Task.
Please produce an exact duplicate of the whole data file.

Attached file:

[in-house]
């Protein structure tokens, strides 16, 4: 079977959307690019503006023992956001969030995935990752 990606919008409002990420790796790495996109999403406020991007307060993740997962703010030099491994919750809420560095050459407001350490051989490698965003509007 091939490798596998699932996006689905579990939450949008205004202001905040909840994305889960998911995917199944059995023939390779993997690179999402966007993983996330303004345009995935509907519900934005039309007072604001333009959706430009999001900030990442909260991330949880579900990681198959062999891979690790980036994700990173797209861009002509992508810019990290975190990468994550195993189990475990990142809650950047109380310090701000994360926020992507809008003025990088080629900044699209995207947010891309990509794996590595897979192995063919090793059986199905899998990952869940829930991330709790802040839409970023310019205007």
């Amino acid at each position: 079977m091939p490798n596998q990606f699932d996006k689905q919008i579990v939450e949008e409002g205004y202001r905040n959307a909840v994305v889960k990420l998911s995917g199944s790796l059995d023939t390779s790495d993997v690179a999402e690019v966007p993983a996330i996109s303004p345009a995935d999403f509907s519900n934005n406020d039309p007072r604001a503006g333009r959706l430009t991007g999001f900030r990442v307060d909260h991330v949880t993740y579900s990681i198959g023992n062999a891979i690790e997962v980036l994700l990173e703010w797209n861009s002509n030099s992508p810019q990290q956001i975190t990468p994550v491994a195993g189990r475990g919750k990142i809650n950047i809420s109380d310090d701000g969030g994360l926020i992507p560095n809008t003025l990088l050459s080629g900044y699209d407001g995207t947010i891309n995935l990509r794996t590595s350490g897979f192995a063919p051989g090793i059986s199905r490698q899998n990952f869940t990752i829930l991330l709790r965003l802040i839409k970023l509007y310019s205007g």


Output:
[in-house]
């Protein structure tokens, strides 16, 4: 079977959307690019503006023992956001969030995935990752 990606919008409002990420790796790495996109999403406020991007307060993740997962703010030099491994919750809420560095050459407001350490051989490698965003509007 091939490798596998699932996006689905579990939450949008205004202001905040909840994305889960998911995917199944059995023939390779993997690179999402966007993983996330303004345009995935509907519900934005039309007072604001333009959706430009999001900030990442909260991330949880579900990681198959062999891979690790980036994700990173797209861009002509992508810019990290975190990468994550195993189990475990990142809650950047109380310090701000994360926020992507809008003025990088080629900044699209995207947010891309990509794996590595897979192995063919090793059986199905899998990952869940829930991330709790802040839409970023310019205007």
């Amino acid at each position: 079977m091939p490798n596998q990606f699932d996006k689905q919008i579990v939450e949008e409002g205004y202001r905040n959307a909840v994305v889960k990420l998911s995917g199944s790796l059995d023939t390779s790495d993997v690179a999402e690019v966007p993983a996330i996109s303004p345009a995935d999403f509907s519900n934005n406020d039309p007072r604001a503006g333009r959706l430009t991007g999001f900030r990442v307060d909260h991330v949880t993740y579900s990681i198959g023992n062999a891979i690790e997962v980036l994700l990173e703010w797209n861009s002509n030099s992508p810019q990290q956001i975190t990468p994550v491994a195993g189990r475990g919750k990142i809650n950047i809420s109380d310090d701000g969030g994360l926020i992507p560095n809008t003025l990088l050459s080629g900044y699209d407001g995207t947010i891309n995935l990509r794996t590595s350490g897979f192995a063919p051989g090793i059986s199905r490698q899998n990952f869940t990752i829930l991330l709790r965003l802040i839409k970023l509007y310019s205007g």